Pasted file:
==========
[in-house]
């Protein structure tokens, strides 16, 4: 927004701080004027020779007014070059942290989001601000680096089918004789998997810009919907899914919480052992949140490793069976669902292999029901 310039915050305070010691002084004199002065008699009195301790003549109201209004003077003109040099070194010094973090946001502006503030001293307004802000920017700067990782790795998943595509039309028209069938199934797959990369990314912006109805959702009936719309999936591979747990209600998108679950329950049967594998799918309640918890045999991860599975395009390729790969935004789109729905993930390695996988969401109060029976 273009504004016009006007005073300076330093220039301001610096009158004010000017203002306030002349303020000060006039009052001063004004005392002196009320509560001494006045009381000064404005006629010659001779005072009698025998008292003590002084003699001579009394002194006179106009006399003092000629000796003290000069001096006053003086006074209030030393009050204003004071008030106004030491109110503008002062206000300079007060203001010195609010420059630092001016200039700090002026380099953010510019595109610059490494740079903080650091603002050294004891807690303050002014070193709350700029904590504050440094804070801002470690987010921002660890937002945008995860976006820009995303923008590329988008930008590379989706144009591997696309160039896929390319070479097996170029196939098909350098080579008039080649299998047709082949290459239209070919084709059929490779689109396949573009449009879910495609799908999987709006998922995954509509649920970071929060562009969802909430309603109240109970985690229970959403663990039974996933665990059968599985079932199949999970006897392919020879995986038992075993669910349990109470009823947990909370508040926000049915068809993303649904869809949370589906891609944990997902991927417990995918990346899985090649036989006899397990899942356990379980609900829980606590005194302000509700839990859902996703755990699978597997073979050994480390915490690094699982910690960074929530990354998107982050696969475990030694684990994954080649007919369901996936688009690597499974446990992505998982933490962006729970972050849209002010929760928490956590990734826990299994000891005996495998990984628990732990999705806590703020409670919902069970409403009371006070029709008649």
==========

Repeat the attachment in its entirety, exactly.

[in-house]
């Protein structure tokens, strides 16, 4: 927004701080004027020779007014070059942290989001601000680096089918004789998997810009919907899914919480052992949140490793069976669902292999029901 310039915050305070010691002084004199002065008699009195301790003549109201209004003077003109040099070194010094973090946001502006503030001293307004802000920017700067990782790795998943595509039309028209069938199934797959990369990314912006109805959702009936719309999936591979747990209600998108679950329950049967594998799918309640918890045999991860599975395009390729790969935004789109729905993930390695996988969401109060029976 273009504004016009006007005073300076330093220039301001610096009158004010000017203002306030002349303020000060006039009052001063004004005392002196009320509560001494006045009381000064404005006629010659001779005072009698025998008292003590002084003699001579009394002194006179106009006399003092000629000796003290000069001096006053003086006074209030030393009050204003004071008030106004030491109110503008002062206000300079007060203001010195609010420059630092001016200039700090002026380099953010510019595109610059490494740079903080650091603002050294004891807690303050002014070193709350700029904590504050440094804070801002470690987010921002660890937002945008995860976006820009995303923008590329988008930008590379989706144009591997696309160039896929390319070479097996170029196939098909350098080579008039080649299998047709082949290459239209070919084709059929490779689109396949573009449009879910495609799908999987709006998922995954509509649920970071929060562009969802909430309603109240109970985690229970959403663990039974996933665990059968599985079932199949999970006897392919020879995986038992075993669910349990109470009823947990909370508040926000049915068809993303649904869809949370589906891609944990997902991927417990995918990346899985090649036989006899397990899942356990379980609900829980606590005194302000509700839990859902996703755990699978597997073979050994480390915490690094699982910690960074929530990354998107982050696969475990030694684990994954080649007919369901996936688009690597499974446990992505998982933490962006729970972050849209002010929760928490956590990734826990299994000891005996495998990984628990732990999705806590703020409670919902069970409403009371006070029709008649």